I have been reading Leadership and Self-Deception: Getting Out of the Box a book about relationships. This is written in the form of a business fable, similar to The Goal, or The Five Dysfunctions of a Team. It is an easy read and something you could finish in four or five hours if you wanted.
Similar to The Five Dysfunctions of a Team, Leadership and Self-Deception is about our relationships and the breakdowns that occur. Specifically it is about our ability to see and understand how our own issues prevent us from being in relationship with others at the same time that those issues perpetuate conflict. While not specifically about emotional intelligence, this book is about understanding ourselves better and improving our relationships.
The thing that struck me most about this book was how it highlighted our ability to deny reality. In order to justify our poor behavior toward others (what the book calls betraying ourselves), we need to make others bad by highlighting their shortcomings and diminishing their good qualities. We attribute negative qualities to them (e.g. she is lazy) or use all or nothing thinking (e.g. he never shows up on time). At the same time, we imagine ourselves to be better than we are and we enhance our own qualities.
The book calls this process self-deception. We deceive ourselves about what is really happening and that becomes a reinforcing cycle that is hard to break.
I think all of us have some sort of denial going on all the time and I believe it to be an important factor on whether we are able to make meaningful change in our lives. If we get honest with ourselves about our current situation, admit that we are falling short or need help, we empower ourselves to make changes. On the other hand, if we stay in denial, we simply find or produce evidence to help us stay right where we are. Awareness is indeed the first step to making meaningful change.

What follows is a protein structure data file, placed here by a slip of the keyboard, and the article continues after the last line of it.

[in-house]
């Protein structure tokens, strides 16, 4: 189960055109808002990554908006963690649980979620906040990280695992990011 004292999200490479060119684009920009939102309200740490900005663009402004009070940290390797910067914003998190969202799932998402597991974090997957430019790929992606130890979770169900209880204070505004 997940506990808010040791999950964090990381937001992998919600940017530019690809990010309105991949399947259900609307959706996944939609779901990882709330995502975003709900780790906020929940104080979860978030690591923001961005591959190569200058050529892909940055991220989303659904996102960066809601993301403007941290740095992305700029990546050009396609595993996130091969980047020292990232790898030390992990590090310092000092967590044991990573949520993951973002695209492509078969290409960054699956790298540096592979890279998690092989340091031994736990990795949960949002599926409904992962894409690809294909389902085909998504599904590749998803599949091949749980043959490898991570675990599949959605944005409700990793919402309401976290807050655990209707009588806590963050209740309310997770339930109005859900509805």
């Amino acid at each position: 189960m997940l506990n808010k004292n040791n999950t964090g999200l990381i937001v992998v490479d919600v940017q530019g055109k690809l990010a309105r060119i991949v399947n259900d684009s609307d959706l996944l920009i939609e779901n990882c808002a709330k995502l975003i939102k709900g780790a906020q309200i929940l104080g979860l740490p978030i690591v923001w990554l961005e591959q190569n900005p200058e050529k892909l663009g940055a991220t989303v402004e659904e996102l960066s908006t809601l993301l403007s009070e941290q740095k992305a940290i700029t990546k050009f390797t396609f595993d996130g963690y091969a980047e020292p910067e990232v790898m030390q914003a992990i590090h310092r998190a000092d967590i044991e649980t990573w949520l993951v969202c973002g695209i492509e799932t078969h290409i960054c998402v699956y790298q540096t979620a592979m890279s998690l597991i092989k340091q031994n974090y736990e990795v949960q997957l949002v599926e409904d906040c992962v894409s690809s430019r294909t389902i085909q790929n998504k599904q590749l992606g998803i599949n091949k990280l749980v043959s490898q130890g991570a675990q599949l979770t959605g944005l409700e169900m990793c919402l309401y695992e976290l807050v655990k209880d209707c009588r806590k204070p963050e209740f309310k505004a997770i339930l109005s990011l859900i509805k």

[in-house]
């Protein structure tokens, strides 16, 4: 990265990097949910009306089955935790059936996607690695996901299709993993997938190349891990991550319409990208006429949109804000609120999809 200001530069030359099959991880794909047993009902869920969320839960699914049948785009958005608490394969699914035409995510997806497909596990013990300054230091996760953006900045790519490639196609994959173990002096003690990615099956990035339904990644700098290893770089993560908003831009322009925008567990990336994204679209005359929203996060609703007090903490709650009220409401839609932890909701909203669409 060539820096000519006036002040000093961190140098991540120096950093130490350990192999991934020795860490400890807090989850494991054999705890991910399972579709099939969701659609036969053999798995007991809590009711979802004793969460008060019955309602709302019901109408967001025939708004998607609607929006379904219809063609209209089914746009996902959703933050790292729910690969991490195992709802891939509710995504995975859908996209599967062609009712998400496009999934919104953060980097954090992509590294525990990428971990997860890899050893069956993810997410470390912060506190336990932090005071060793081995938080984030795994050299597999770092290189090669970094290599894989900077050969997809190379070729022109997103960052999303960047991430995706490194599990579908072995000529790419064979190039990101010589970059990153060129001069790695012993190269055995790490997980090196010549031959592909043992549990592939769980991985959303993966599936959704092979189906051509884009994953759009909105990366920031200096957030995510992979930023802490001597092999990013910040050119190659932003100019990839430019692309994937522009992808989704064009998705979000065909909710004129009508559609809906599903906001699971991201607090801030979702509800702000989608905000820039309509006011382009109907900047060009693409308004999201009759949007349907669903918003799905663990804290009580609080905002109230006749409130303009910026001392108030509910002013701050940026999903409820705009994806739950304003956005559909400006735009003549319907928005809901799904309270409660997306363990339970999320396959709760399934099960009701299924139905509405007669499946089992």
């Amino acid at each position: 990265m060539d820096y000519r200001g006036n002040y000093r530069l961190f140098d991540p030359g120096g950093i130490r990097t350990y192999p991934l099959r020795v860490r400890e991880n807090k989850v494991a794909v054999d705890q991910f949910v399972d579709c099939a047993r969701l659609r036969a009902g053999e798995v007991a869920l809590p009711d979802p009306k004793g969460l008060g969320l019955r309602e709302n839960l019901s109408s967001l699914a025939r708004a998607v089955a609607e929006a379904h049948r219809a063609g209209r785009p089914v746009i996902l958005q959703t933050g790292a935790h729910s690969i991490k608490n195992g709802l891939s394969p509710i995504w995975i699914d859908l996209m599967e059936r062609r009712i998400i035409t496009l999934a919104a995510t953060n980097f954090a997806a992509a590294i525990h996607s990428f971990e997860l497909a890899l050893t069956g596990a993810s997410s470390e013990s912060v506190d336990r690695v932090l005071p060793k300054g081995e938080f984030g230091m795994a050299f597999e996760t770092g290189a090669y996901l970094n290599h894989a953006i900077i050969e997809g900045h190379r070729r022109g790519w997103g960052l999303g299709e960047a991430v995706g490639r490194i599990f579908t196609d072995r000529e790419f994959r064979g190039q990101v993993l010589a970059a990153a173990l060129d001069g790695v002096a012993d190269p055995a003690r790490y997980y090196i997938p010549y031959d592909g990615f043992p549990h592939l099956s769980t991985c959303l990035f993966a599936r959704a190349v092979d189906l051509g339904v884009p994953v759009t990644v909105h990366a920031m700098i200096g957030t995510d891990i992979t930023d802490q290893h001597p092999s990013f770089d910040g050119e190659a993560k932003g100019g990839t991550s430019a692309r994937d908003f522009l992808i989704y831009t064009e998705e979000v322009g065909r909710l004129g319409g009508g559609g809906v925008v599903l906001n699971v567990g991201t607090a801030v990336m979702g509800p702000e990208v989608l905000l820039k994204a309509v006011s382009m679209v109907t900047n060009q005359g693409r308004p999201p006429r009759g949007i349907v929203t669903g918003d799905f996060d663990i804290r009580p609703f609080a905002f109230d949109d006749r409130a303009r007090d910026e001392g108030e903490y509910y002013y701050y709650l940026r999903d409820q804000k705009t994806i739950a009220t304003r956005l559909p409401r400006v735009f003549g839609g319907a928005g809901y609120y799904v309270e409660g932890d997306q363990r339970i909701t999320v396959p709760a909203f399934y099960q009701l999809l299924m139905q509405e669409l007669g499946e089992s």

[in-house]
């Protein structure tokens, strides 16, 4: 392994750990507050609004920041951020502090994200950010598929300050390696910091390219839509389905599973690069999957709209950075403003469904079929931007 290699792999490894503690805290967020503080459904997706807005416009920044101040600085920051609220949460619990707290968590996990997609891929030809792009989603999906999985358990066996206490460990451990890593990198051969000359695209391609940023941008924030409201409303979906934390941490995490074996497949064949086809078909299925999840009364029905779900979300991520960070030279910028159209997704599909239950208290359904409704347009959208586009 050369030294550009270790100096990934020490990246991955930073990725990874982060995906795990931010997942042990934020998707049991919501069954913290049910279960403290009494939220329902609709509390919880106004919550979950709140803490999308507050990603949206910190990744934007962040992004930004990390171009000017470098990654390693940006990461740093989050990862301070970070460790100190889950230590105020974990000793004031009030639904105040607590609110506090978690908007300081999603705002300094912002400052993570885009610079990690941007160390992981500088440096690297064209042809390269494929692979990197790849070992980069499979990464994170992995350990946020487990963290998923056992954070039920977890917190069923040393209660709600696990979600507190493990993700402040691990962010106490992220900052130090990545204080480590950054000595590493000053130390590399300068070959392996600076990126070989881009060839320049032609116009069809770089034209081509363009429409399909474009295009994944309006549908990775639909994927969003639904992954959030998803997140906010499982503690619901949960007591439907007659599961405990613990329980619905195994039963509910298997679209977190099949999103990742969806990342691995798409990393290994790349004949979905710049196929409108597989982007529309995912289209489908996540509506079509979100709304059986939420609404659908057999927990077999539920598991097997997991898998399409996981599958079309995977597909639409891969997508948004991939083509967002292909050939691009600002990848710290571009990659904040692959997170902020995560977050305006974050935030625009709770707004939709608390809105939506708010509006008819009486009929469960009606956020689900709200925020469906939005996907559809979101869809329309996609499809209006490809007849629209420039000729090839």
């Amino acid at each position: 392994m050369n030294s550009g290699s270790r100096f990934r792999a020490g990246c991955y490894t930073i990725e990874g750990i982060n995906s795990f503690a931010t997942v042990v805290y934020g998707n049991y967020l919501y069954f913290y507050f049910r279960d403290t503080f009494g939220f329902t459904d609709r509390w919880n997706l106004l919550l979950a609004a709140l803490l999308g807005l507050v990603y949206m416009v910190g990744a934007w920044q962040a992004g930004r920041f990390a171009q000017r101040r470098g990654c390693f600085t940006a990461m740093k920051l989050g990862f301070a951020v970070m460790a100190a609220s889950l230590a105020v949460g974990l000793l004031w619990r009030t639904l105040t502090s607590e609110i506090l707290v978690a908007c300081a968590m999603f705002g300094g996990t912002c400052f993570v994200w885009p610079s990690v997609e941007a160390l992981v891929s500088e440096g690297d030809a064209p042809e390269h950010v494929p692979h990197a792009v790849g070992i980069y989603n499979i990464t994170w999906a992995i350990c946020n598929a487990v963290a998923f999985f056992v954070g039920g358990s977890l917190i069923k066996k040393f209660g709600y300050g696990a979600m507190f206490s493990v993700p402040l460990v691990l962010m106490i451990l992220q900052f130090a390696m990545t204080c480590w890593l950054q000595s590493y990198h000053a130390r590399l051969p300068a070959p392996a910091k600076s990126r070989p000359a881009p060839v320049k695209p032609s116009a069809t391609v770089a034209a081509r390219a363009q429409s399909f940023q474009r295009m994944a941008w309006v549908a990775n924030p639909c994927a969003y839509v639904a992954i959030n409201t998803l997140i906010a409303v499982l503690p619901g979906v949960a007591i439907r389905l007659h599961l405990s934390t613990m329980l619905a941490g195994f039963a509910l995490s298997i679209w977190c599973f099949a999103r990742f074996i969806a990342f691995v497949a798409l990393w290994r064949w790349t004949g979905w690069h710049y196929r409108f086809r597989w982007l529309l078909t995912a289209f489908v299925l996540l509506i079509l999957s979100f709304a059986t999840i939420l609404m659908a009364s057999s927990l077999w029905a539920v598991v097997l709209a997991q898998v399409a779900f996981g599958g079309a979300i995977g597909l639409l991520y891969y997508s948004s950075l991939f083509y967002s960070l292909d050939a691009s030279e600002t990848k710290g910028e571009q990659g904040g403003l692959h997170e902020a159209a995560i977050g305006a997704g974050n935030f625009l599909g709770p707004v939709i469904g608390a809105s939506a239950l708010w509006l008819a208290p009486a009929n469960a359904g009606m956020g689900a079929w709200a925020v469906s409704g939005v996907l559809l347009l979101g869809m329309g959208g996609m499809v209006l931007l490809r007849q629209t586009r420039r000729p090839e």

Self-awareness is one of the first building blocks of emotional intelligence. Having an accurate self-assessment is the key to being able to see ourselves as others see us and to have a starting position for any kind of change or improvement. For more on self-awareness, see my earlier posts on self-awareness on this blog or visit my squidoo lens Project Manager’s Guide to Emotional Intelligence.
If you want to improve your self-awareness, break through denial, and see yourself as others see you, here is one concrete step you can take today. The Six Seconds EQ Network is offering free use of their SEI-360 emotional intelligence assessment tool for a limited time. This is a great opportunity for you to get a better view of how others see you and your emotional intelligence. You can invite project team members or other project stakeholders to provide you feedback on your emotional intelligence. This would typically cost $200-$300, so getting it for free is pretty nice! (Disclaimer: I have no affiliation with Six Seconds and get nothing from this referral).
It is vulnerable to open yourself up to feedback and to the truth about how you act and how you are perceived. Paradoxically, this vulnerability strengthens us instead of weakening us. As it says in the bible, “Then you will know the truth and the truth will set you free”. How can you find out more about yourself and your interactions with others? What are the areas of truth that you need to learn about yourself? That truth will empower you to make positive changes in your life.